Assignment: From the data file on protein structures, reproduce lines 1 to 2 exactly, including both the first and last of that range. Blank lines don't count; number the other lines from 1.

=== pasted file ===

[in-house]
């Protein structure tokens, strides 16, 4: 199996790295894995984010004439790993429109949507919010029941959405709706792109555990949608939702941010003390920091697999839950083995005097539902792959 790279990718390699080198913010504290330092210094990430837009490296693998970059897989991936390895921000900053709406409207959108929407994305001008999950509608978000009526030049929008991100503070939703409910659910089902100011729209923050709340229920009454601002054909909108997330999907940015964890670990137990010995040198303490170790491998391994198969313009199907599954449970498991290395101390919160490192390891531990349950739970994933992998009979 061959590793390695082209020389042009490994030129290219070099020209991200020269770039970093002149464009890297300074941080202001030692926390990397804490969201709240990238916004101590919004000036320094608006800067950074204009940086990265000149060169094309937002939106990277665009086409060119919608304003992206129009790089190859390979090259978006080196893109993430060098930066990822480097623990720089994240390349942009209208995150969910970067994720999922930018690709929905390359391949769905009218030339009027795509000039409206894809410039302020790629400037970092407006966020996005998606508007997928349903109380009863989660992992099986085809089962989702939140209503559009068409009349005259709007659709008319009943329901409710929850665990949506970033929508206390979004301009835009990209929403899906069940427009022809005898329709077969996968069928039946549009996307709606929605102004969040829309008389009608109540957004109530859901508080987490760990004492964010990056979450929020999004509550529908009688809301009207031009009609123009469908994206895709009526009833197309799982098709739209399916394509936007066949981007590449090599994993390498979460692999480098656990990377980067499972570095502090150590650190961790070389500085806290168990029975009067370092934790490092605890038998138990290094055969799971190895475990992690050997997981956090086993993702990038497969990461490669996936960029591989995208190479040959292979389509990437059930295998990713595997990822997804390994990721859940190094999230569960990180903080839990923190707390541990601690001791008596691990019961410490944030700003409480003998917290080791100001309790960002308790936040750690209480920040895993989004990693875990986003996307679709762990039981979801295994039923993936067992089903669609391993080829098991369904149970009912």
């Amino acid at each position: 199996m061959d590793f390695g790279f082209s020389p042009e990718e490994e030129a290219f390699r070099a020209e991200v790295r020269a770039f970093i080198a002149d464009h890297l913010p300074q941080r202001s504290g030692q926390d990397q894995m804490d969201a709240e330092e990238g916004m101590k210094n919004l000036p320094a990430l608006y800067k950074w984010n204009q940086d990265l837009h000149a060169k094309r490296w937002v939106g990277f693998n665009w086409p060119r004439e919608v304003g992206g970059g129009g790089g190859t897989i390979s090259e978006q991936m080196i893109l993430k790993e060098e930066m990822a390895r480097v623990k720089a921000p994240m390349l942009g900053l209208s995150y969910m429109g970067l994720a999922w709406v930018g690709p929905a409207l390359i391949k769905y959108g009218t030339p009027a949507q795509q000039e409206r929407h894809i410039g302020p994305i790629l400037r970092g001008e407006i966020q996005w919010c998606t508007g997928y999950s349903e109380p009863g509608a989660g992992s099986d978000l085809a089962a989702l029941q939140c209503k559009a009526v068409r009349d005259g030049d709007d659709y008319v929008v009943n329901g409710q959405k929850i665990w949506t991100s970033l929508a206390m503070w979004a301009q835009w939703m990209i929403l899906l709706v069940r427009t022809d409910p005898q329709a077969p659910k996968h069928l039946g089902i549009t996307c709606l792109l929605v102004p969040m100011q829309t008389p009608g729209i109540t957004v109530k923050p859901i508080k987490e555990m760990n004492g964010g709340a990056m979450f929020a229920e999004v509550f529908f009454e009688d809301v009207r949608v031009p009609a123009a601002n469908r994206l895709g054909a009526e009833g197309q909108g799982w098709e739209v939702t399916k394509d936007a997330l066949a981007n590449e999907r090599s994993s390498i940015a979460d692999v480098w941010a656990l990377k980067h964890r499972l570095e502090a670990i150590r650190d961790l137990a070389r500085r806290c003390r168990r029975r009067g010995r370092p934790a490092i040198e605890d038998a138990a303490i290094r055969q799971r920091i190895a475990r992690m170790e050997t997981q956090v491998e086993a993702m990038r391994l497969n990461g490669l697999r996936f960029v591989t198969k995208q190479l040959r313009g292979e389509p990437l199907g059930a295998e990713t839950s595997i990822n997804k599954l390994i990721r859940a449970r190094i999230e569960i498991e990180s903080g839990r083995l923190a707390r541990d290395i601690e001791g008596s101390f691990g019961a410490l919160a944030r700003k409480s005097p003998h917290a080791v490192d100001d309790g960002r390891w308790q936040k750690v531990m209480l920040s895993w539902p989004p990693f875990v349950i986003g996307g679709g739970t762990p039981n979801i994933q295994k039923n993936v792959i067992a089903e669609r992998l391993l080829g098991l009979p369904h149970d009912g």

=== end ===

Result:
[in-house]
């Protein structure tokens, strides 16, 4: 199996790295894995984010004439790993429109949507919010029941959405709706792109555990949608939702941010003390920091697999839950083995005097539902792959 790279990718390699080198913010504290330092210094990430837009490296693998970059897989991936390895921000900053709406409207959108929407994305001008999950509608978000009526030049929008991100503070939703409910659910089902100011729209923050709340229920009454601002054909909108997330999907940015964890670990137990010995040198303490170790491998391994198969313009199907599954449970498991290395101390919160490192390891531990349950739970994933992998009979 061959590793390695082209020389042009490994030129290219070099020209991200020269770039970093002149464009890297300074941080202001030692926390990397804490969201709240990238916004101590919004000036320094608006800067950074204009940086990265000149060169094309937002939106990277665009086409060119919608304003992206129009790089190859390979090259978006080196893109993430060098930066990822480097623990720089994240390349942009209208995150969910970067994720999922930018690709929905390359391949769905009218030339009027795509000039409206894809410039302020790629400037970092407006966020996005998606508007997928349903109380009863989660992992099986085809089962989702939140209503559009068409009349005259709007659709008319009943329901409710929850665990949506970033929508206390979004301009835009990209929403899906069940427009022809005898329709077969996968069928039946549009996307709606929605102004969040829309008389009608109540957004109530859901508080987490760990004492964010990056979450929020999004509550529908009688809301009207031009009609123009469908994206895709009526009833197309799982098709739209399916394509936007066949981007590449090599994993390498979460692999480098656990990377980067499972570095502090150590650190961790070389500085806290168990029975009067370092934790490092605890038998138990290094055969799971190895475990992690050997997981956090086993993702990038497969990461490669996936960029591989995208190479040959292979389509990437059930295998990713595997990822997804390994990721859940190094999230569960990180903080839990923190707390541990601690001791008596691990019961410490944030700003409480003998917290080791100001309790960002308790936040750690209480920040895993989004990693875990986003996307679709762990039981979801295994039923993936067992089903669609391993080829098991369904149970009912």